Letter from Joseph Tkach — November 2012

Posted by colin on November 17, 2012 under Pastor General's Monthly Letter | Comments are off for this article



November 2012
Dear Brothers and Sisters in Christ,Sometimes, as President of Grace Communion International, I am asked “What are your churches like?” I know what the questioner means, but it is a difficult to answer.

Some churches and denominations have recognizable characteristics. It may be the architecture of their buildings, or what day they have chosen to worship together. Others can be distinguished by some distinctive item of dress, or hairstyles. Or maybe what they eat or don’t eat sets them apart. But I find it difficult to isolate some physical detail that is the common factor for all of our churches. In fact, our motto is “All kinds of churches for all kinds of people in all kinds of places.” It is a motto we try hard to live up to.

Let me explain what I mean by describing two of our congregations, both of whom are firmly rooted in our fellowship. But they are located on opposite sides of the world and are about as different from each other as it is possible to be.

The first is located in the Patayas, a suburb of Manila, capital city of the Philippine Republic. Patayas has the dubious distinction of being the site of a huge dumpsite. Some years ago, one of our pastors, Fred Millemena, gave up a successful career to make his home among the squalor and filth to serve the people who scratched a precarious living from scavenging the dump. He wanted to offer them the spiritual comfort of a church and give their children the hope of a better life through education.

The church lies in the shadow of a mountain of garbage several hundred feet high. Dump trucks disgorge their loads of rubbish around the clock – up to 30,000 tons every day. The scavengers then sift through what others have thrown away, making about three dollars a day if they are lucky. They live in the shadow of the dump – in homes pieced together from cardboard, discarded tarpaulins and sheets of rusty corrugated iron. There are not many permanent buildings here but Fred Millemena’s church is one of them. During the week, it is used as a school for over 100 children, whose parents are too poor to afford even the modest fees of the government run school outside the dump. On the weekend, the building is transformed into a place of worship with over 100 regularly attending.

Some generous donations have made it possible for Fred to install two water tanks. You can imagine the difference a supply of clean water makes, especially when you see the condition of the fetid, sludge filled ponds and streams. Fred and his staff also provide simple but nourishing meals for over 100 children every day.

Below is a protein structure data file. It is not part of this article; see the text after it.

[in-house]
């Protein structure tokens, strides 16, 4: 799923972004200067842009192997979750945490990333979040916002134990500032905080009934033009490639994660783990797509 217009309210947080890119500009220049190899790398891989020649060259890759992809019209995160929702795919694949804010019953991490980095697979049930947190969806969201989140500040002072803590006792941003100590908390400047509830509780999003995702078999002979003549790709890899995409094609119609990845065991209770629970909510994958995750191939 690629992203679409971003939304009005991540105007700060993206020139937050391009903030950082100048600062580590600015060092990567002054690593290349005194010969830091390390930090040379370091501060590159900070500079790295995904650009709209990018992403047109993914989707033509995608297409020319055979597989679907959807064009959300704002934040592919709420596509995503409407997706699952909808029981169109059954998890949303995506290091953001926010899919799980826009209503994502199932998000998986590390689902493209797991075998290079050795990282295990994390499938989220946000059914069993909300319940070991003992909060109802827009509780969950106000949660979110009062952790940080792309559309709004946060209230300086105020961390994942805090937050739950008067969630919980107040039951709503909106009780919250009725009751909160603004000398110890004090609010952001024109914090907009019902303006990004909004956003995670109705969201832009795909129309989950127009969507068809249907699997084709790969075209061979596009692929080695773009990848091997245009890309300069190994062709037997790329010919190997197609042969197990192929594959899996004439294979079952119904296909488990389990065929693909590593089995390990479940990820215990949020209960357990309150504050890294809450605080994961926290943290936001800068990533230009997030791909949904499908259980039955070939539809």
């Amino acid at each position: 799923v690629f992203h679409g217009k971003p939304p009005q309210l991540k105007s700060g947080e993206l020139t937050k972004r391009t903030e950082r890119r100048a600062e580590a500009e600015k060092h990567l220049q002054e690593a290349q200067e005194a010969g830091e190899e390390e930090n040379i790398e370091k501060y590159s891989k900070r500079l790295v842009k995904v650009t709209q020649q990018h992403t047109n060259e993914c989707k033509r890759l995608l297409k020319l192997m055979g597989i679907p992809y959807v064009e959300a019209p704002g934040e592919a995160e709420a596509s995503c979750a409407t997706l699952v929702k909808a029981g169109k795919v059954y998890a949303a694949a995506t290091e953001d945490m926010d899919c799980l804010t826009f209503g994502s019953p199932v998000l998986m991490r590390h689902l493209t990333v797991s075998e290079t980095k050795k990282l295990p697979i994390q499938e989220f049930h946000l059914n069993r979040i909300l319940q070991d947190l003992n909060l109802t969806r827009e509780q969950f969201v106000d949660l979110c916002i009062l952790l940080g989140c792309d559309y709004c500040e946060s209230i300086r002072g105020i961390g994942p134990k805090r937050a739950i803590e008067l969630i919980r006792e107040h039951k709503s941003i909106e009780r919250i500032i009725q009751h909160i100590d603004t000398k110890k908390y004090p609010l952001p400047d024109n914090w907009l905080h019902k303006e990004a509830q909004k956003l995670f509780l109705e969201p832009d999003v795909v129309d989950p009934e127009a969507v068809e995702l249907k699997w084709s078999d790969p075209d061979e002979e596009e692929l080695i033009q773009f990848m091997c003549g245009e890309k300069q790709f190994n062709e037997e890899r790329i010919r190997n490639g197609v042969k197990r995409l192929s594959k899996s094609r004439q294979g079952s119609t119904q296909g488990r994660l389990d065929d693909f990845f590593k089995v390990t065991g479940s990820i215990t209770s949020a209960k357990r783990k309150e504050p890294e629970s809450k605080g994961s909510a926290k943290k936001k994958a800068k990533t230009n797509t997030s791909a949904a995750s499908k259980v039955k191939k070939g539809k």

They are a living embodiment of what Jesus meant when he said, “(W)hatever you did for one of the least of these brothers and sisters of mine, you did for me” (Matthew 25:40). The church in Patayas may not be physically impressive, but I consider it one of the jewels in our denominational crown.

Another jewel is located in Staten Island, New York. Mary Bacheller is a very skillful teacher of American Sign Language (ASL). She has worked for many years as a teacher to deaf and hearing-impaired people, but her dream was to plant a church where the deaf could worship in their own language. (ASL is not just “English in signs.” It is a language in its own right that makes it possible for the deaf to communicate quickly and fluently.)

Last September her dream became a reality, when “Hands of Christ Community Church” was officially launched, and has an average attendance of around 40. In this congregation, ASL is the primary language, with translation into spoken English for visitors.

Mary wrote to me recently, “I cannot begin to tell you the excitement I feel with Hands for Christ Community Church. The deaf are just loving the bible study and learning so much. I would have never believed that I would be doing this one day given all that has happened, but GOD is an AMAZING GOD and now I can’t think of NOT doing this. Please let me know the next time that you and Tammy come into NYC. I would love for you to speak at our services one day.” I certainly plan to visit this unique congregation as soon as I can.

Do you see why it is hard to give a simple answer when asked, “What do your churches look like?” The answer is, “It depends on what kind of people are members, and in what kind of place they are located.” But I can say that, although physically they may be vastly different, GCI congregations share a common belief that we have been called to participate with Jesus in his ministry to the world. And so, wherever we are, the members of Grace Communion International share a commitment to “Live and Share the Gospel.”

I am deeply grateful to people like Fred and Mary who have planted churches in such challenging circumstances. I am also deeply grateful to people like you, whose generosity and prayers make it possible for us to support them.

In this season of Thanksgiving, let us join together in giving thanks to God, who has given us the privilege of working with him in the wonderful ministry of reconciliation, bringing comfort and hope to a world that needs it so desperately.

Happy Thanksgiving to you all!

Your brother in Christ’s service,

Joseph Tkach President – Grace Communion International

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